A child's best interests

Scott Obrzud provides guidance on the sometimes tricky issue of parental access to a child’s records.

ONE common area of angst and confusion among practice managers phoning the MDDUS advice line relates to requests from parents to access their child’s medical records – particularly requests from fathers who do not live with their children or were unmarried at the time of the birth.

Often when addressing a request to view the contents of a child’s medical records there is confusion over the “residential status” or “access” arrangements relating to the child: interestingly, a parent’s rights in regard to records relates to neither of these issues. When processing a request from a parent there are four main issues to consider before the information is provided:

  • parental responsibility (PR)
  • age of the child
  • third-party information
  • best interests of the child.

Parental responsibility

PR refers to the powers, rights and duties that the majority of parents hold in respect of their own child, for example the authority to consent to treatment on behalf of their child. PR also affords a parent the statutory right to apply for access to their child’s health records. While the law is recognised in all UK legal jurisdictions, there are subtle differences between countries.

In Scotland a birth mother automatically has PR unless this has been removed by a court, and a father will have PR if he was married to the mother at the time of the child’s conception or after. An unmarried father will have PR if his name appears on his child’s birth certificate and the child was born on or after 4 May 2006. An unmarried father can also be granted a PR order by a court or can obtain a PR agreement with the mother of his child.

In England and Wales the law differs slightly in that a birth mother automatically has PR (unless removed by a court) but a father will have PR only if married to the mother at the time of the child’s birth. An unmarried father will have PR if his name appears on his child’s birth certificate and the child was born on or after 1 December 2003. Just as in Scotland, a father can also obtain a PR order from a court or by agreement with the mother.

In Northern Ireland, a father will have PR if married to the mother at the time of the child’s birth or after – if living in Northern Ireland at the time of the marriage. An unmarried father will have PR if his name appears on his child’s birth certificate and the child was born on or after 15 April 2002 – and again a father can also obtain PR by court order or by agreement with the mother.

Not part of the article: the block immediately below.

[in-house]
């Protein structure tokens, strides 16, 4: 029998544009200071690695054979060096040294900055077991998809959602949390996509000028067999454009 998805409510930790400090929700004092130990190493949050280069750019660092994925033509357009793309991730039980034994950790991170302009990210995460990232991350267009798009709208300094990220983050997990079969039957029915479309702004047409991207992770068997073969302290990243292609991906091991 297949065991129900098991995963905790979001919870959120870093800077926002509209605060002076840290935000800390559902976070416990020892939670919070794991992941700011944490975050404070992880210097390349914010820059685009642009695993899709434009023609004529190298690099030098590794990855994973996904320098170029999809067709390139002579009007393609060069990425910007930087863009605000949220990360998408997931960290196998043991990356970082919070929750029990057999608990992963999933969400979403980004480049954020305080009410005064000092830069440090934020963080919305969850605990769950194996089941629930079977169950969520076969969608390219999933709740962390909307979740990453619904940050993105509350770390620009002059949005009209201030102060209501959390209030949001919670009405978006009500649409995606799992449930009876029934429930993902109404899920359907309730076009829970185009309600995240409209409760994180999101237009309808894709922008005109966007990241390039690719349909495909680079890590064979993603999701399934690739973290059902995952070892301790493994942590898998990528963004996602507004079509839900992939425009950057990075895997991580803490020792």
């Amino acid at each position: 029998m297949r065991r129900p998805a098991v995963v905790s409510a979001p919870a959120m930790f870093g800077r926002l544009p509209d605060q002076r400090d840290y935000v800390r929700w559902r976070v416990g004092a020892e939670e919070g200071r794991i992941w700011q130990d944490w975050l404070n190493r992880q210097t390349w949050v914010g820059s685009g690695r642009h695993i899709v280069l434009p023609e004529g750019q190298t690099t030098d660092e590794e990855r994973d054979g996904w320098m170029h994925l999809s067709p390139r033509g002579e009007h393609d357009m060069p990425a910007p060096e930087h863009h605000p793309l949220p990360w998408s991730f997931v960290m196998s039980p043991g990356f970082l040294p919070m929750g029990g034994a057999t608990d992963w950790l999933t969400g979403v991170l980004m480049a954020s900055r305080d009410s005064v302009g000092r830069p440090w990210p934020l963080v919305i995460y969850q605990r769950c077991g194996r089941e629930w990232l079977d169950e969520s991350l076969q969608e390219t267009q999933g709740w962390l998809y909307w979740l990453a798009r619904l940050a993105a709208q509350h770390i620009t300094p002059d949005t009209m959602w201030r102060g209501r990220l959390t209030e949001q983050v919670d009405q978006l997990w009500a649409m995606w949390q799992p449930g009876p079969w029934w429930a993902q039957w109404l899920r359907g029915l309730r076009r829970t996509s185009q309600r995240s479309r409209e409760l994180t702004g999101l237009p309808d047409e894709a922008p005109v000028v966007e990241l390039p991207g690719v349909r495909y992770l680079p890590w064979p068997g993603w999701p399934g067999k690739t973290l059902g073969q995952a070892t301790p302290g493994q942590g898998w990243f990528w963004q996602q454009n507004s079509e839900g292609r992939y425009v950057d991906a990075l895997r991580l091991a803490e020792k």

Age of the child

A child can be judged mature enough to be competent to consent to (or refuse) disclosure of their own records. The General Medical Council states in their guidance booklet 0-18 years: guidance for all doctors (2007): “Young people with capacity have the legal right to access their own health records and can allow or prevent access by others, including the parents. In Scotland, anyone aged 12 or over is legally presumed to have such capacity. A child might of course achieve capacity earlier or later. In any event you should usually let children access their own health records.” It would be advisable that a child’s views should be sought and respected if they are deemed to have capacity, unless there is a strong public interest reason to override their views.

Third-party information

When preparing medical records for disclosure, care should be taken to remove any information relating to a third party to ensure the practice adheres to data protection laws. Third-party information can be particularly sensitive in the case of acrimonious separations: for example, details such as the mother’s current address and contact details could inadvertently be disclosed to the father or vice-versa.

Practice managers often ask us if consent is required from both parents when one seeks access to a child’s records. In their 2008 document, Parental Responsibility, the BMA advises that when practices receive a request from a parent with PR for access to medical records, there is no obligation to gain consent or inform the other parent. But it encourages practices to consider doing so if judged in the child’s best interests. Of course, should the child be judged to have capacity you would need their consent.

Best interests

Parents hold PR to protect the health, welfare and development of their child. In the majority of cases it is reasonable for a parent to argue that it is in their child’s best interests that they have access to their medical details, but this may not always be the case, particularly in complex child protection situations. If in any doubt about the best interests of the child, the practice should consider seeking advice from others, for example social work or child protection colleagues. Managers can also contact the advisory team at the MDDUS to discuss individual cases either by telephone (0845270 2034) or via email at advice@mddus.com

Scott Obrzud is a practice adviser at MDDUS and co-editor of Practice Manager